Wednesday, May 11, 2016

History: The Year is 1784

I've uploaded year 1784 to the TSP Wiki...

Here are some one liners...

The Diamond Necklace Affair or How to Destroy a French Queen -- A con artist destroys the reputation of the Queen of France. This is one element for the beginning of the French Revolution.

Steam-Powered Locomotion and the "Puffing Devil" -- It is a steam carriage... just a model. I talk about the beginning of a steam-powered railroad.

Other Important Events -- Puddling wrought iron, bifocals and the Argand lamp.

The Diamond Necklace Affair or How to Destroy a French Queen

Jeanne is a con artist who orders a diamond necklace and sends the bill to the Queen. The Queen denies ever ordering the necklace, and accuses Cardinal de Rohan of a plot to discredit her. (She and the Cardinal often fought at court.) How did it all happen? Jeanne claimed to be a descendant of one of the kings of France. She had been sleeping with Cardinal de Rohan and convinced him that the Queen wished him to purchase a diamond necklace on her behalf. When the bill came, the Queen denied ever purchasing the necklace. The Cardinal insisted that she did, pointing out that the Queen was standing before him when she did. (It was an imposter than Jeanne arranged.) In the end, the Queen is exonerated but so is the Cardinal. In the public's eye, she looks like a self-involved knucklehead. More importantly, any future rumor, no matter how fantastic, is now believed. Thus when the people are starving from lack of bread, they believe the rumor that she said, "Let them eat cake!" Could it ever be worse? Why yes. It could be and will be. [1] [2]
My Take by Alex Shrugged
Was the Queen of France a self-involved knucklehead? A little bit, but nothing unusual. Her brother was the King of Austria. So, in any negotiations between France and Austria, she was always pulling for Austria, which was such a transparent ploy that she was ignored. She liked to gossip too much and she could never tell who were her friends and who were not. In that sense she was not very sophisticated. BTW, the necklace was never found. It had been cut up and sold in pieces. Jeanne, the con-artist, was put in prison, but she escaped and made her way to London. She later died from injuries sustained after she fell out of her hotel window. (Those hotel windows can be dangerous.) She was 23. [3]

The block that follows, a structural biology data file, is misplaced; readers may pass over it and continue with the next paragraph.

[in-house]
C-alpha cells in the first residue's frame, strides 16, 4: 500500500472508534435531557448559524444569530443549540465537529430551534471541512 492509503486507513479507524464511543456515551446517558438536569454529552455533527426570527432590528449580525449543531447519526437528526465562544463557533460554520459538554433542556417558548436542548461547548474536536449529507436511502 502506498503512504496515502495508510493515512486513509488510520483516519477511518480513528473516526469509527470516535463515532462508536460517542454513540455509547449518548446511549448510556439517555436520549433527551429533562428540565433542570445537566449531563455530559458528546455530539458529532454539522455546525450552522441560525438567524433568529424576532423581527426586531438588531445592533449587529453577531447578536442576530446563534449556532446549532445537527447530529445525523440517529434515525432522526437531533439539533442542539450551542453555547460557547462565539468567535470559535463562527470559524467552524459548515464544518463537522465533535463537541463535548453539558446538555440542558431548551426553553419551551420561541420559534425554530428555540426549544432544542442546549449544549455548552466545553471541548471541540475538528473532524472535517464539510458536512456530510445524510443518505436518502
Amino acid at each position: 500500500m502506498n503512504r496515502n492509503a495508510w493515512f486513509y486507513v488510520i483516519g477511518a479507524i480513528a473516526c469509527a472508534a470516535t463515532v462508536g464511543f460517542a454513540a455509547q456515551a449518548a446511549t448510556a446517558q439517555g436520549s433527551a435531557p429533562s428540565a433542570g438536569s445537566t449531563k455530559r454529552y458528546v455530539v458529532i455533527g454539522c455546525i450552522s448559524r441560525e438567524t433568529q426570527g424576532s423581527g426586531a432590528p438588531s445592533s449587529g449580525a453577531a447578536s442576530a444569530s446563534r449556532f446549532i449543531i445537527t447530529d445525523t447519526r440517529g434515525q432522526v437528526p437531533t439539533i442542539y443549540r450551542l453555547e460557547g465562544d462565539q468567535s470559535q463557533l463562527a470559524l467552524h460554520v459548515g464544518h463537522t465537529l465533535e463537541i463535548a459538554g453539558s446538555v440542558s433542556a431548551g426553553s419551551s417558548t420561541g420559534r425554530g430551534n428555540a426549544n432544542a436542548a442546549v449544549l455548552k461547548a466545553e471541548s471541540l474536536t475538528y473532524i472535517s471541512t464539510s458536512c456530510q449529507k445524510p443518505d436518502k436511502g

Steam-Powered Locomotion and the "Puffing Devil"

It is a "steam carriage" or "road locomotive." No rails involved. (Don't be silly. Rail cars are pulled by horses!) William Murdoch is the man who helped James Watt improve the Boulton-and-Watt steam engine. He rearranged the gears and increased the efficiency. Murdoch's basic steam engine design is still used in the modern day for some applications, but he is best known for his experiments with the first locomotive and for gas lighting. His first locomotive is just a model about 2 feet tall, but that oscillating steam cylinder that goes "chug-a-chug" with an arm attached to a wheel is his invention. When you see it, you know. That is part of a locomotive. [4] [5] [6]
My Take by Alex Shrugged
There is a story that Murdoch once lost control of one of his model steam locomotives. As he chased this little ball of fire, smoke and noise down the road he came upon a pastor in deep distress. Apparently the pastor thought that the little machine was the devil. Not quite, but we are talking about a self-propelled, horseless carriage. In 1780's it might as well have been the Martians landing. An actual steam locomotive on rails didn't appear until 1804 when (on a bet) the "Puffing Devil" locomotive hauled 10 tons of iron on a 9 mile journey. It took a lot longer than they thought it would but it qualifies as the world's first steam engine railway journey. The "Puffing Devil" suffered from a number of design flaws, but the design wasn't to blame for what happened a few days later. When the operators took a lunch break at the local pub, they left the fire going in the boiler. The water boiled off, so that when they returned the engine had burned up. This was not a design flaw but an operator error. [7] [8]

Other Important Events

  • Benjamin Franklin invents bifocal glasses. It seems that he invented them independently from others who also invented bifocals. The term "bifolocal" won't come into use until much later. [9]
  • The 'puddling process' for making wrought iron is patented. The process needs improvement but they are on their way! [10]
  • Thomas Jefferson is introduced to the Argand oil lamp. This lamp will become the standard for home lighting until it is replaced by the kerosene lamp in 1850s. [11] [12]

This Year in Wikipedia

Year 1784, Wikipedia.

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